Please Santa the one thing I really wish I could have for Christmas this year is …

UNDO

The reason I really need UNDO is to save my hair. And my marriage. Probably in that order. My husband really likes my hair. I like it too.

Last night was I working on this crazy wonderful project that I have maybe 150 hours into already. Being the geek that I am, I decided to use the masking feature to mask out my appliques from a stellar cloud pattern background. I plan doing some awesome freehand work in the spaces. So I set about 1250 push pins around this shape. It’s curved, thus it requires more pins. I saved my project, thinking it would save my pins too. Then I joined the pushpins to create a shape for masking. It’s a really cool Innova thing. I messed up and lost my push pins and had to do it all over. No problem. It only took me and hour the first time. The push pins weren’t saved by the software. So I did it again… ALL of it… All … over … again. ALL OF IT! Have you ever been so frustrated you pulled on your own hair? ARGHHH!!!

Oh Santa! An UNDO would be a really really awesome thing for Innova Autopilot and Navigator to have. It also would mean I would stop stomping through the house flinging open the bar cupboard and pouring gallons of anesthetizing agent into my stomach while gurgling unintelligible curse words. Did you know shouting curse words is very difficult while pouring anesthetizing agents down your throat? I actually choked. Yes, Santa, I CHOKED! Or maybe it was the hopping up and down while doing all the above. Anyway… if I had an undo after I accidentally clear 1250 push pins while I was joining them to make a pattern on my Innova Autopilot… then I wouldn’t tear all my hair out. And a bewildered husband wouldn’t come up on a gurgling choking wife with frazzled hair and a bleeding scalp in a heap on the floor whispering repeatedly, “if only I had an undo… if only.. undo….”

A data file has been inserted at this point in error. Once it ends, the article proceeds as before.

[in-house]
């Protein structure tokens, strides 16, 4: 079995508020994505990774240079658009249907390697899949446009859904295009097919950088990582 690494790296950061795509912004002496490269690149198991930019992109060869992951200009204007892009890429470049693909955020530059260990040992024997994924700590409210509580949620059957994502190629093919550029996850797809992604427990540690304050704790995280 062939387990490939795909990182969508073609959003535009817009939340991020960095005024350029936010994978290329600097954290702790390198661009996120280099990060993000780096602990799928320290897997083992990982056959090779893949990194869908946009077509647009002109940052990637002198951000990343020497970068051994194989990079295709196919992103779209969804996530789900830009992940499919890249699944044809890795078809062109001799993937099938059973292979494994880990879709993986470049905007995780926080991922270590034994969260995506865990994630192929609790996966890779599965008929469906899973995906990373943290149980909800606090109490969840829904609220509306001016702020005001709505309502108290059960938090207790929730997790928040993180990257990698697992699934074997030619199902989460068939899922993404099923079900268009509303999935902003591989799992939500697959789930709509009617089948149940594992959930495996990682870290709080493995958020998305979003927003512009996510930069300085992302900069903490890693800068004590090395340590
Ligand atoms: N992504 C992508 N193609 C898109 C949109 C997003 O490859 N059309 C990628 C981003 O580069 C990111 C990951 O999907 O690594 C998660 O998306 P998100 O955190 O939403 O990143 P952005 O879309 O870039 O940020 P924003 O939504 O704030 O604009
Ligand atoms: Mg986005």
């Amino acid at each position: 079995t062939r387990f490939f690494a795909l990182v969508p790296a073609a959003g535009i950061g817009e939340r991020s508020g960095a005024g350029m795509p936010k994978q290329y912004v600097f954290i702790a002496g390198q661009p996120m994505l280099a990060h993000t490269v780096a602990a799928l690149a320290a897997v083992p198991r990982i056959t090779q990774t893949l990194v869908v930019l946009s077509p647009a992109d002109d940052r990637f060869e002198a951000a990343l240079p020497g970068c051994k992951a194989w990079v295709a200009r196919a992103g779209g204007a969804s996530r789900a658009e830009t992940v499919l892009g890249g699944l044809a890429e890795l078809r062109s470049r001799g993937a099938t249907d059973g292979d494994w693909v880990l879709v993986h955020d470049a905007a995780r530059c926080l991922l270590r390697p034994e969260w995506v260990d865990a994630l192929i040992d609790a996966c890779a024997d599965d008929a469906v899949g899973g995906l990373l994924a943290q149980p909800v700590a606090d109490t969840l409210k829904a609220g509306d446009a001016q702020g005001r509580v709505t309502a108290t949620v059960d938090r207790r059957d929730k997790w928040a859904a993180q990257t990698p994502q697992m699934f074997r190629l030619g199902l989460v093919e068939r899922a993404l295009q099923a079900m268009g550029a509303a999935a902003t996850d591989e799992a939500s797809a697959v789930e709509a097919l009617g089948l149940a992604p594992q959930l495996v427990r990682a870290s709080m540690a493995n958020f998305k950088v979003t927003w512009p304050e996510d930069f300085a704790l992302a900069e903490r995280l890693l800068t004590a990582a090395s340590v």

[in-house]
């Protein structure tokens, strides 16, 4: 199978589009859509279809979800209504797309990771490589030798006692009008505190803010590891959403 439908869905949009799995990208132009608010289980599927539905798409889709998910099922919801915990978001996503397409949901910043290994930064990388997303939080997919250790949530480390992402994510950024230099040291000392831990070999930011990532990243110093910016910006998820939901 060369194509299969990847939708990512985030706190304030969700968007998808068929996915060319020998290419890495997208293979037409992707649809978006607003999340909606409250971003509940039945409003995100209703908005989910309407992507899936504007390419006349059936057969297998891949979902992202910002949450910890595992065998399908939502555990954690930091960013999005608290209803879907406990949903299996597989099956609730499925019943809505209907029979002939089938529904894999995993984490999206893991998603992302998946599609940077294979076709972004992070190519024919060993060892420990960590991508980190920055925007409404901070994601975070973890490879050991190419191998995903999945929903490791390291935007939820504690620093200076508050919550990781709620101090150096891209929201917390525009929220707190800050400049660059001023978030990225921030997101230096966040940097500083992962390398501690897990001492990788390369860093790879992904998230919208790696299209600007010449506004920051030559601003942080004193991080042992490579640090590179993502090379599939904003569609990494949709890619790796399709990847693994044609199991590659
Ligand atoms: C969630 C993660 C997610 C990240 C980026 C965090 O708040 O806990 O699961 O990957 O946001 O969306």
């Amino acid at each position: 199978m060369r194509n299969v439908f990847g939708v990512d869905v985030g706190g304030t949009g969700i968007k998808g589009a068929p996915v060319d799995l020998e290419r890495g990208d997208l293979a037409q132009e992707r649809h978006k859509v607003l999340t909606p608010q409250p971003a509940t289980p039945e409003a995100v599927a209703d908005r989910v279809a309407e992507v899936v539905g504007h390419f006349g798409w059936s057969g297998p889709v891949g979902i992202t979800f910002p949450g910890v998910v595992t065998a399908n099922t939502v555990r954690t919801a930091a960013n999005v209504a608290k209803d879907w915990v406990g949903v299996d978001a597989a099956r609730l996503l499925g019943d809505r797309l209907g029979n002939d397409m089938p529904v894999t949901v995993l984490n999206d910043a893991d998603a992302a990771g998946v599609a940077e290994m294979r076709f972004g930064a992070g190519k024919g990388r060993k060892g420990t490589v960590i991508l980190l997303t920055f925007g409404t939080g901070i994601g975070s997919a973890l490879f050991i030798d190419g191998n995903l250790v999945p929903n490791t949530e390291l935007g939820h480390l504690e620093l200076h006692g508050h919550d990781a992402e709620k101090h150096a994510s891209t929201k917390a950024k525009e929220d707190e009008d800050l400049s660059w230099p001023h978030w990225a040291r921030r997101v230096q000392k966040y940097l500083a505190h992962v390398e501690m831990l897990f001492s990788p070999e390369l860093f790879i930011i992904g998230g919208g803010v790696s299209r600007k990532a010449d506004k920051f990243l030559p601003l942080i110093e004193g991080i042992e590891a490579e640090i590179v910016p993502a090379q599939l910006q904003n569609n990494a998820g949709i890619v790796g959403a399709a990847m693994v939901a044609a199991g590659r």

Please Neal, Please Mike, I’m sure Santa wouldn’t mind if you delivered this early so he wouldn’t have to go to all the work with his elves.

Sincerely,
The girl who stubbed her toe when she fell in a heap while gurgling, “if only I had an undo”.

Creatives Worldwide Blog Hop

As you all know, I’m a fan of Rose Hughes and her fast piece applique method. I have all her books and I can’t recommend them enough for anyone wanting to get into art quilting. She is now participating in a blog hop with this . I decided to follow along too.

Four questions to answer and I think it might clarify some things in my mind.

#1 What am I working on?
I’m working on four projects concurrently. The first is my giant rainbow elephant applique that is currently on my long arm. The second is a first time attempt at a drunkards path. I’m a member of the San Antonio Modern Quilt Guild and so I’m using a ‘modern’ ashy grey solid and mixing it with my beloved batik. All shades of blue in this case. I have no idea how it’s going to come out. Currently the blocks are all over my dining room table while I get inspired as I move them around. Hubby calls this “working on your puzzle”. The third thing I”m working on is a “fast piece appliqued” sea-horse art quilt. My friend Carol wanted to learn how to do it and so we each picked out a scene to do. We’ve got the piecing done but not the couching and quilting. I can never be working on just one thing at a time. I love having something arty that needs embellishing around that is portable so I can work on it in the car or on a plane. The fourth thing on my quilty agenda is outlining and making samples for my free motion quilting class that I’m teaching in November. I decided having some sample of thread tension and speed related issues would be nice to show. I think it’s like doing a foot book or a stitch out of all the stitches one’s machine can do. I’m learning a lot. The process of teaching and prepping to teach is very educational to me. It’s making me grow and be a better quilter myself.